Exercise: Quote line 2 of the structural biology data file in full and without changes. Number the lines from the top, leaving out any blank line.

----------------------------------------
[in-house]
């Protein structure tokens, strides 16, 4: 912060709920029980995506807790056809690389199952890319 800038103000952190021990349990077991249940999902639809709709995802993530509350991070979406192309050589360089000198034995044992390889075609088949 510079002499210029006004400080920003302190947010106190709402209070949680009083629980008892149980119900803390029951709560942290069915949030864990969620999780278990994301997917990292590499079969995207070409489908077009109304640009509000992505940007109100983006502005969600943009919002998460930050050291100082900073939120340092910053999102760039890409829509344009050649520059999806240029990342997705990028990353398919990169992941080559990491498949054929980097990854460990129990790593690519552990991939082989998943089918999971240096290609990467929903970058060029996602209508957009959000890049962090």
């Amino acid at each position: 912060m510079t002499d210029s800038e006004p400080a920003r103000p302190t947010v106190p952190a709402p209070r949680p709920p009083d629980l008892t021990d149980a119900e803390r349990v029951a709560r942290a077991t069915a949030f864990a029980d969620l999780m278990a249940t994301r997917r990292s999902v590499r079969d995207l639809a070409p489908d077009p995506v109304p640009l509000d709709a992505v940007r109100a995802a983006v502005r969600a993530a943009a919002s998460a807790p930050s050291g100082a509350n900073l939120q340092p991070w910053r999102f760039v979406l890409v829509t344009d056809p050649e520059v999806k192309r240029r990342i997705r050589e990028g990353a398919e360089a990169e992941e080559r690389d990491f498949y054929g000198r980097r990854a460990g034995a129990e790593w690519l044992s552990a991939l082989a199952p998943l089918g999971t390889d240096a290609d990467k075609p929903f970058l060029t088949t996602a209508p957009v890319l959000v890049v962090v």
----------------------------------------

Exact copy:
């Protein structure tokens, strides 16, 4: 912060709920029980995506807790056809690389199952890319 800038103000952190021990349990077991249940999902639809709709995802993530509350991070979406192309050589360089000198034995044992390889075609088949 510079002499210029006004400080920003302190947010106190709402209070949680009083629980008892149980119900803390029951709560942290069915949030864990969620999780278990994301997917990292590499079969995207070409489908077009109304640009509000992505940007109100983006502005969600943009919002998460930050050291100082900073939120340092910053999102760039890409829509344009050649520059999806240029990342997705990028990353398919990169992941080559990491498949054929980097990854460990129990790593690519552990991939082989998943089918999971240096290609990467929903970058060029996602209508957009959000890049962090």